A few conversations over this last week, as well as something my mom said recently is what is spurring this post…
I’ve learned that especially within Adventist circles, when someone becomes a “feast keeper” or a “sacred namer” they get put in a box of people’s experience, or assumptions or fears. Those boxes are placed in a larger box which says, “SDA offshoot” or “SDA dissenter”.
I think the biggest experience/assumption/fear would be that “feast keepers” become legalistic (and given SDA propensity for legalism, I could see how that would become a major issue). The next arguement would be that they often go so far off that they deny Jesus as the Christ or Yeshua as the Messiah. (And, that does happen, which is why we need to be able to argue from OT who/what Jesus is, and why Yeshua himself, on the road to Emmaus started with Moses in explaining his ministry)
The other side of it, is I’ve heard, “well, you need to follow your convictions”… And I won’t say that I’m not convicted about observing YHVH’s appointments (mo’ed) on His Calendar as being the right thing for me to do, cause I am.
However, There is another side to this arguement.
I’m attending a SDA campmeeting held at a summer camp/church retreat in WV. Last night, the youth and camp staff gathered outside the cafeteria, with a cake and a pinata, and a blindfold, to wish one of the Camp Staff Members happy birthday. They played a practical joke on him and doused him with water as he took his first swing at the pinata. Everyone had a good time, enjoyed the party and celebrated their friend who was a year older…
In just a few weeks, families around the US will gather at the lake, or pool, with the grill fired up, to spend time with family, and end the day with a huge display of fireworks to celebrate their National Independence.
In December, families will gather to eat a big meal, fellowship and open gifts. They may sing some songs, and go carroling, or they may catch a parade on TV.
My question would be – those kids with the pinata – were they being legalistic in getting their hispanic friend a pinata for his birthday? Where they deeply convicted that they needed to celebrate his birthday? Did anyone look at this group of partiers and feel uncomfortable or frightened by their behavior??
What about the Independance day Celebration, or the Christmas gathering. When you join your family for either of those events, will you be doing so “legalistically”? Will you be doing it out of a deep conviction???
Is it just really nice to celebrate a friend’s birthday, to spend time with them and make them feel special.
Is it fun to have a picnic, and inspiring to “think about the men who died and gave their life for me” and say, “God Bless the USA”
Is it spiritually a blessing to remember we have a Savior who came as a babe in a manger, on a Silent Night?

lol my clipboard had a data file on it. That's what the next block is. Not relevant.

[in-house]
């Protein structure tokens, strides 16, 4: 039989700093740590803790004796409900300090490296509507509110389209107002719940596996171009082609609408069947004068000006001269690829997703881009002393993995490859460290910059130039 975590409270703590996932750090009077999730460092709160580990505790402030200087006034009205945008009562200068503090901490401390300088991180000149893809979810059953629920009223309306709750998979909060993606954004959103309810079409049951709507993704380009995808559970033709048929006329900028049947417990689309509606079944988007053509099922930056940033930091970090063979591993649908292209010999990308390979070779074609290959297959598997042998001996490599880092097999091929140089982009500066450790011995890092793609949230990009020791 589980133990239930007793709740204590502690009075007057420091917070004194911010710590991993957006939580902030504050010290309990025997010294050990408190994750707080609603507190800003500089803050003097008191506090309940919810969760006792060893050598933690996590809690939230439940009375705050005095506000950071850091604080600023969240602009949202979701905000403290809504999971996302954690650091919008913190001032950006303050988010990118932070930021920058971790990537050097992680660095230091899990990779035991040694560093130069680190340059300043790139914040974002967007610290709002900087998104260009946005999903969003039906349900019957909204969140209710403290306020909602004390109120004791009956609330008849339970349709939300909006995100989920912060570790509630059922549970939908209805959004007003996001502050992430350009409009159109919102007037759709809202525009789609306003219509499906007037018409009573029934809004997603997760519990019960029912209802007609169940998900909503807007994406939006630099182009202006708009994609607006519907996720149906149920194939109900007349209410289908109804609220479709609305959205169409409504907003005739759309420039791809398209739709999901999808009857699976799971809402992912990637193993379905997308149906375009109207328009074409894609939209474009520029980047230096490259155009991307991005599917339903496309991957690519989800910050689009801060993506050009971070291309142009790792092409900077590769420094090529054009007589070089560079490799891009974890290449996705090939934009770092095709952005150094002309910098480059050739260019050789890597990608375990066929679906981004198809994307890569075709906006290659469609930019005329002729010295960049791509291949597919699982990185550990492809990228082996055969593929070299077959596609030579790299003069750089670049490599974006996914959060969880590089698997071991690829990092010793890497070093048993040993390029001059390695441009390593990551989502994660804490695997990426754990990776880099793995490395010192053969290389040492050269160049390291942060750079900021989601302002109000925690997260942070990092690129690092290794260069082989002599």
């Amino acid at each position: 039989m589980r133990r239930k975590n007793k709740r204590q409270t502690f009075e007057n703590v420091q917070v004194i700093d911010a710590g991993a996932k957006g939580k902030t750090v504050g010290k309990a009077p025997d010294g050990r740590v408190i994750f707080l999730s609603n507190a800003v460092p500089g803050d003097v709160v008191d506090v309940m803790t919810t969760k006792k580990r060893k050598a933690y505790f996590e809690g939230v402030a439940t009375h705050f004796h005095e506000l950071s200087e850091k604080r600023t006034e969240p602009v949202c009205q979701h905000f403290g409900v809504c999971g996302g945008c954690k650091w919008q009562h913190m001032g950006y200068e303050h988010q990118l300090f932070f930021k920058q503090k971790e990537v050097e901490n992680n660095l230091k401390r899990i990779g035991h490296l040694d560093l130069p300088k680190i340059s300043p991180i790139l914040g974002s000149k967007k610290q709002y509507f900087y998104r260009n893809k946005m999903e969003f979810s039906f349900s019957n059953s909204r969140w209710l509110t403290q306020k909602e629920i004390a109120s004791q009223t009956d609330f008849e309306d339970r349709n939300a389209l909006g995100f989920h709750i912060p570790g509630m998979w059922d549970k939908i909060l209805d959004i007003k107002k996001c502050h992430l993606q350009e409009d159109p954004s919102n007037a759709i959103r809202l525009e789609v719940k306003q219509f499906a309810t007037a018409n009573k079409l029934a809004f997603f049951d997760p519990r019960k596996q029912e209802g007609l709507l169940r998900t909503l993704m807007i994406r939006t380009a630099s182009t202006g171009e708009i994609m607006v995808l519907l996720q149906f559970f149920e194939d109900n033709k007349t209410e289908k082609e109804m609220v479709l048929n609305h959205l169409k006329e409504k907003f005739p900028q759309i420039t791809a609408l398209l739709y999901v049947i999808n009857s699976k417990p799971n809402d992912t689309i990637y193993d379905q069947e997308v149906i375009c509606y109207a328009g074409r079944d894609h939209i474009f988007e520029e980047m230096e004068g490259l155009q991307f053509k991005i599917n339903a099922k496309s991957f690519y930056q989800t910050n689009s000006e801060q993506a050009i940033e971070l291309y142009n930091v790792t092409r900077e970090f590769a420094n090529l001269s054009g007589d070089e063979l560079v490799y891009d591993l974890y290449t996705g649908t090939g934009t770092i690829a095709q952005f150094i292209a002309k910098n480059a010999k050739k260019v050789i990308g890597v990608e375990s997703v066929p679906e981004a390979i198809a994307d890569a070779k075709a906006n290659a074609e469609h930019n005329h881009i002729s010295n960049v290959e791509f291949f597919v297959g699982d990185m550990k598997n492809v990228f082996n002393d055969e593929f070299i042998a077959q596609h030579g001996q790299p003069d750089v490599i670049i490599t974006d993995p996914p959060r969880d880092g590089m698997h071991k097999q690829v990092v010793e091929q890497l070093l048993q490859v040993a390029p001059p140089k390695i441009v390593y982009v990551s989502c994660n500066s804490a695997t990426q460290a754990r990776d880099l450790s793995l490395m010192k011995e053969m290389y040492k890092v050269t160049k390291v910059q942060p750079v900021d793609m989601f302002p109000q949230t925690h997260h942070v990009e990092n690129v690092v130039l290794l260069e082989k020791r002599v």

Is it a joy to see your family’s faces as they open their gifts, knowing that you love them?
My question is – So then why does it have to be any different for the Feasts of YHVH, those special days, that HE called special, He called His appointments with us, and then, as He laid out what was to happen, the details look like a great big party – full of family, friends, celebration, inspiration, spiritual blessing, joy & love?
I hope, if nothing else, as I write and as I share about the Feasts, that I can effectively communicate just how much of a blessing they are to me – on so many levels! That they are no more “legalistic” for me than celebrating my son’s birthday or going to the fireworks show… That They are full of all I mentioned above, and more! They aren’t just another list of rules that we have to get “just right” in order to be saved. They are holidays, just like birthdays, Independence day and Christmas. They are designed to be full of life, love, fun, fellowship, hanging out, etc.
Yes, I observe them based on my convictions. BUT I also observe them because humans are created to enjoy life and to love a good party. My chosen holidays happen to come straight out of Scripture, BUT that doesn’t make me inherently “legalistic”. I sure do enjoy a good party tho! 😀
And, tonight the boys and I had a party. The new moon was expected. I had popcorn, apples and fruit roll-ups, my shofars, and some music. As I told Aiden what we were getting ready to do, he asked if he could invite his friends, so a gaggle of children came tromping up the steps and when they reached the top, followed Aiden’s instructions to look for the new moon, which they each saw. They then took turns trying their lips on the shofar.
Psalm 81:3 Blow up the trumpet in the new moon, in the time appointed, on our solemn feast day.
They spent the rest of the time running around, playing chase, munching on food, and generally happily excited for the excuse for a party. 😀 Their parents also tried the shofars, and we talked a bit, and then we all headed for bed.
It was a good night. It was a lot of fun for the children, and the parents seemed genuinely appreciative.
And, you know, the cool thing is, in that joy and eating and fellowship and tooting of horns and laughter of rambunctious children, we were rehearsing eternity. Did you know we can do that – Have a dress rehearsal for eternity?! Look what we will do in the earth made new! 😀
For as the new heavens and the new earth, which I will make, shall remain before me, saith the Lord, so shall your seed and your name remain.
And it shall come to pass, that from one new moon to another, and from one sabbath to another, shall all flesh come to worship before me, saith the Lord. Isa 66:22,23